According to our sources who were there, the shopping center generated spirited bidding, but the lender prevailed. We never heard of GCCFC 2005-GG5 HURSTBORNE either, but it appears to be a Kentucky subsidiary of New York City-based CT Corporation System. Our sources tell us the only tenant remaining in the shopping center is a Barnes & Noble bookstore.

• We love the business behind entertainment. We haven’t been able to get with Triangle Talent’s talent in person, yet. But we had an email conversation about this quiet company that’s been in the concert business for decades:

This weekend we have shows in Evansville, Missouri state fair, multiple shows at the Iowa State Fair and two shows each night at the Kentucky State Fair. And then off to nearly 30 shows at New York State Fair. It is our busy time. We are one of the largest producers of outdoor concerts in the country doing shows from Florida to Texas to Oklahoma to Wisconsin to New York.

Wow! More later.

Actual MBB business briefs:

• If you’re interested in real estate, and who isn’t these days, don’t miss our overview from PRG Investments’ inaugural “Diversity in Real Estate Series” later this morning. The informal real estate summit brought together top developers and investors at The Green Building last Thursday. A panel and audience members discussed at length market conditions and the overall outlook. It was the first in what is planned as a series sponsored by Merrill Lynch and BridgeTrust Title.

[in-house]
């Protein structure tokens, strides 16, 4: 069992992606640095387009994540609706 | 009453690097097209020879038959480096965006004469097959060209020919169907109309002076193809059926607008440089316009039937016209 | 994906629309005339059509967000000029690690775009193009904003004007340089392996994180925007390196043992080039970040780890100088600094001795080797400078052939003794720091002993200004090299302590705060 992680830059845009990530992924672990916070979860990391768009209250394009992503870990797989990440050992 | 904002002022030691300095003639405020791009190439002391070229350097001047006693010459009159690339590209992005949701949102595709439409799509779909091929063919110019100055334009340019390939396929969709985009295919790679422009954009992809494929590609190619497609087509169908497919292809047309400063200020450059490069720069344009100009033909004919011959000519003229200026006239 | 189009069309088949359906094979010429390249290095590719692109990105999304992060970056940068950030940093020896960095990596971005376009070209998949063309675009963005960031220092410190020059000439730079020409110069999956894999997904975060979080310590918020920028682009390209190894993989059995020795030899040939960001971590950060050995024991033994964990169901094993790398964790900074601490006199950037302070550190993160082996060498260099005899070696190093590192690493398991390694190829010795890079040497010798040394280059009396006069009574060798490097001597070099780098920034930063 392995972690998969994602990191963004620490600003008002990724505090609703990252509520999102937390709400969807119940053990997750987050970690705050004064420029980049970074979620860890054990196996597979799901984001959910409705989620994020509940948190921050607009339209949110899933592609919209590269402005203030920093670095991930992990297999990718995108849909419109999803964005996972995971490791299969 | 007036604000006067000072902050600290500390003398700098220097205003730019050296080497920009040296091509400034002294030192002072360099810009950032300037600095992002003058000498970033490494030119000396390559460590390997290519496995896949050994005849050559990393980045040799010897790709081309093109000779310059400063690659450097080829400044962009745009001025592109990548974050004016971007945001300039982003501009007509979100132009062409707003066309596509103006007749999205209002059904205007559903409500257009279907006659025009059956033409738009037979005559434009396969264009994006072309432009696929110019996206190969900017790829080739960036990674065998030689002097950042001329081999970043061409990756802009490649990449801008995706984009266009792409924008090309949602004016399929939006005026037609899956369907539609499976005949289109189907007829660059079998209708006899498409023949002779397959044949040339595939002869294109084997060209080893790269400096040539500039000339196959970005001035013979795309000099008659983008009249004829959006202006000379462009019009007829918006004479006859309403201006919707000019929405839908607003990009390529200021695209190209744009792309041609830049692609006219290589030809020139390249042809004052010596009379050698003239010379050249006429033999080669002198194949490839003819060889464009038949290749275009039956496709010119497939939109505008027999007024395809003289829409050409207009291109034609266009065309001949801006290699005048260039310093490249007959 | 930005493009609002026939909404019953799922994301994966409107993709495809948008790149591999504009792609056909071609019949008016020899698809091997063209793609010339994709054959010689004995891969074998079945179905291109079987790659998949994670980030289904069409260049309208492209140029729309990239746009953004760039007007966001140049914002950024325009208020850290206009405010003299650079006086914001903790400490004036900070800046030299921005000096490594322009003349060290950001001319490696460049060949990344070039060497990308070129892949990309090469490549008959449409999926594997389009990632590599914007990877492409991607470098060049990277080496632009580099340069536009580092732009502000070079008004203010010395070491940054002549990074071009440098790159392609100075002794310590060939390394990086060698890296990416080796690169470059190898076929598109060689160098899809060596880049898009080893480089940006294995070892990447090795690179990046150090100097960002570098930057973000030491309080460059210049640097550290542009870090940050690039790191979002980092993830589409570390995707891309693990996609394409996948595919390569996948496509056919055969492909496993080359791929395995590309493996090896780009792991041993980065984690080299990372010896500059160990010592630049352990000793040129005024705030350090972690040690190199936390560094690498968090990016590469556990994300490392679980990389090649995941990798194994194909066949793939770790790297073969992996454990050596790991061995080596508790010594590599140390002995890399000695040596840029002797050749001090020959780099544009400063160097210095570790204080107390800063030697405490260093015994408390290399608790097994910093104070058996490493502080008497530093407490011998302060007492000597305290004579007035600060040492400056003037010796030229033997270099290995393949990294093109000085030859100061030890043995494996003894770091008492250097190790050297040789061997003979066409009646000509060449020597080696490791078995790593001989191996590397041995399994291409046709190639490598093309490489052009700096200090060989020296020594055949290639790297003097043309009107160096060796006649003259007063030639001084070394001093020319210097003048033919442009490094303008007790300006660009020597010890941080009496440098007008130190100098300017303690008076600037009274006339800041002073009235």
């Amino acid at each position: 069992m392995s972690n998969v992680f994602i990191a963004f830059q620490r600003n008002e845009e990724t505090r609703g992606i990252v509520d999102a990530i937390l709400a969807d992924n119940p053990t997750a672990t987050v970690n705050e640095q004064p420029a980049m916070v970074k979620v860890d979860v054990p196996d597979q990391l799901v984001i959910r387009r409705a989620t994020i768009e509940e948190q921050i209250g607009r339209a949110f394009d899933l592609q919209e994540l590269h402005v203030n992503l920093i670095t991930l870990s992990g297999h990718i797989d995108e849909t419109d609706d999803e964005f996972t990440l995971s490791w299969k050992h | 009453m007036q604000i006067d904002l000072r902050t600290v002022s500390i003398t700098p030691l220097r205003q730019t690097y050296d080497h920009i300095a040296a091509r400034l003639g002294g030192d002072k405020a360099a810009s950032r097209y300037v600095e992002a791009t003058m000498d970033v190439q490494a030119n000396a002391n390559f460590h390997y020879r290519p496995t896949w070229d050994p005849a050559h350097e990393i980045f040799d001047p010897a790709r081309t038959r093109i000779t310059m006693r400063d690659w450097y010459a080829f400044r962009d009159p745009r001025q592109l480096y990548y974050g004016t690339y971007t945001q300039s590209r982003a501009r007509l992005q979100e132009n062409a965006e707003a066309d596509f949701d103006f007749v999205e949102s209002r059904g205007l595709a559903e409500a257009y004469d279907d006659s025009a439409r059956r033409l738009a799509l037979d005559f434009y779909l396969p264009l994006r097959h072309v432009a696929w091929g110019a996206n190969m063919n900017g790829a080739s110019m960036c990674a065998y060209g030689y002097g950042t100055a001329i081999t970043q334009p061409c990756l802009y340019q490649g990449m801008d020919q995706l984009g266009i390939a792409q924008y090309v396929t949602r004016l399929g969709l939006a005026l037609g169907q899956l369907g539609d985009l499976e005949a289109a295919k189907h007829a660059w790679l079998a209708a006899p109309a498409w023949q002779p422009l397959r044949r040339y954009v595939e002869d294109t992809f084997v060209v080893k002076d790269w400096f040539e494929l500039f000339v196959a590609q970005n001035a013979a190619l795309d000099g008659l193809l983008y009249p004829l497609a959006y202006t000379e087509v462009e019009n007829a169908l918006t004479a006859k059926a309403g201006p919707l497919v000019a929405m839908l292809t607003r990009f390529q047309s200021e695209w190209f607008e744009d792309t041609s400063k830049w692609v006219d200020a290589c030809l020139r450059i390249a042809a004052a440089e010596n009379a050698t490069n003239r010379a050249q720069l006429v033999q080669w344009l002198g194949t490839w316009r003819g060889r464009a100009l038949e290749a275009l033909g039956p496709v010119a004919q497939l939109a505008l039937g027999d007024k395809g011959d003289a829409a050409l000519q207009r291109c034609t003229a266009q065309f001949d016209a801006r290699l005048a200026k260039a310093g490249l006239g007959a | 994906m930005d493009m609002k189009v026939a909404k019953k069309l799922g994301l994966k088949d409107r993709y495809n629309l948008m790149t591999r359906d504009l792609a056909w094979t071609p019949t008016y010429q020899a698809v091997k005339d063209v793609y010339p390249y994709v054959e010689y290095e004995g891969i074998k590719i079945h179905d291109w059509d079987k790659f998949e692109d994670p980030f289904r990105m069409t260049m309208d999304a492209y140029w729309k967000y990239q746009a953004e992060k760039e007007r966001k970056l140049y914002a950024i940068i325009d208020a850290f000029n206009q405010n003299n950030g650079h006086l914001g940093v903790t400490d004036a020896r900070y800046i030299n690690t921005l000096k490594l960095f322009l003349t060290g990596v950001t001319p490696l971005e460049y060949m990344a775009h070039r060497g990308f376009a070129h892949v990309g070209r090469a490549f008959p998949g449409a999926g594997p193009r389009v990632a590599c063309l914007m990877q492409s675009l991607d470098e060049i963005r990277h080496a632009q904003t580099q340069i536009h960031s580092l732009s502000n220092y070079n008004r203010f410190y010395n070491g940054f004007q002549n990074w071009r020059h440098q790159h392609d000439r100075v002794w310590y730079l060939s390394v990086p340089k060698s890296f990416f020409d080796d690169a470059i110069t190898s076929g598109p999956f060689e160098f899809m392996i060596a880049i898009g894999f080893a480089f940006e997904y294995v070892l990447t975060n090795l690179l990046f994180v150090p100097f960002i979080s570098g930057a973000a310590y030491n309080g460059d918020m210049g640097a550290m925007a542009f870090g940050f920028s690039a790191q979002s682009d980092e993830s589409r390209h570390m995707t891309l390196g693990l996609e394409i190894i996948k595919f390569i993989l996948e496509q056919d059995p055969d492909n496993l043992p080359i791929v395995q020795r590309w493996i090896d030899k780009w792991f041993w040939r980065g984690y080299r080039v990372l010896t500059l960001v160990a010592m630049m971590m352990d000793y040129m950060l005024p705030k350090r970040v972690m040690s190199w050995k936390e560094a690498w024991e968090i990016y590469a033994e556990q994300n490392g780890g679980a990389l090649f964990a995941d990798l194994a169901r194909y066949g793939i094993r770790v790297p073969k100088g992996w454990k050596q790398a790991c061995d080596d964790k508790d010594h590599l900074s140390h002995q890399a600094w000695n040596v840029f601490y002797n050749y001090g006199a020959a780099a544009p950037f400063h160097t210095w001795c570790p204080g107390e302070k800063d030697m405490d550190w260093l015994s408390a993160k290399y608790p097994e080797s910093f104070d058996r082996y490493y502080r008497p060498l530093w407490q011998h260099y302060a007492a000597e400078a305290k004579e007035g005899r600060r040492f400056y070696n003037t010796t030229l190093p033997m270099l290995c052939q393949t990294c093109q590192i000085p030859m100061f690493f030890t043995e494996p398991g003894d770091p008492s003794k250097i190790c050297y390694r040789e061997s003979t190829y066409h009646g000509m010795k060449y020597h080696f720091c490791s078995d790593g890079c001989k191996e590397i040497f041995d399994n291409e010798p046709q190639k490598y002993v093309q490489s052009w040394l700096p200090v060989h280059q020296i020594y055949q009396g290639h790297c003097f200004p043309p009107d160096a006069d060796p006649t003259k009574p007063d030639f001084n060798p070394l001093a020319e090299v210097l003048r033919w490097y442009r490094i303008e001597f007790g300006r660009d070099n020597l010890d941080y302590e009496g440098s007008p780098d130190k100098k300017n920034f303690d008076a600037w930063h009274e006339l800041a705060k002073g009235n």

• The building at 720 E. Market St. in NuLu looks like it’s being gutted. We hear this could be a big deal. Snooping ….

Robson Forensic, a Lancaster, Pa.-based firm, is looking for Louisville office space. Robson handles every sort of forensics research and expert witness testimony from engineering to investigation for attorneys and the insurance industry. Are they here for a case, or is this a big move? Most of the Robson offices are in the East and Midwest.

•  Top Gannett Co. Inc. editors from across the United States were here last week, according to our Courier-Journal sources. They were attending a meeting about “the Butterfly Project,” which is a plan by Gannett executives at the company’s HQ in McLean, Va. to replace Associated Press and other outside content providers with content from USA Today.

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2 thoughts on “Monday Business Briefing: Is the Jewish/U of L hospital merger dragging down Catholic Health Initiatives?

  1. Hopefully the building on Market Street that’s being gutted is going to be what was originally planned for there, an artisan butcher shop! That would be a great addition to the area and to Louisville in general.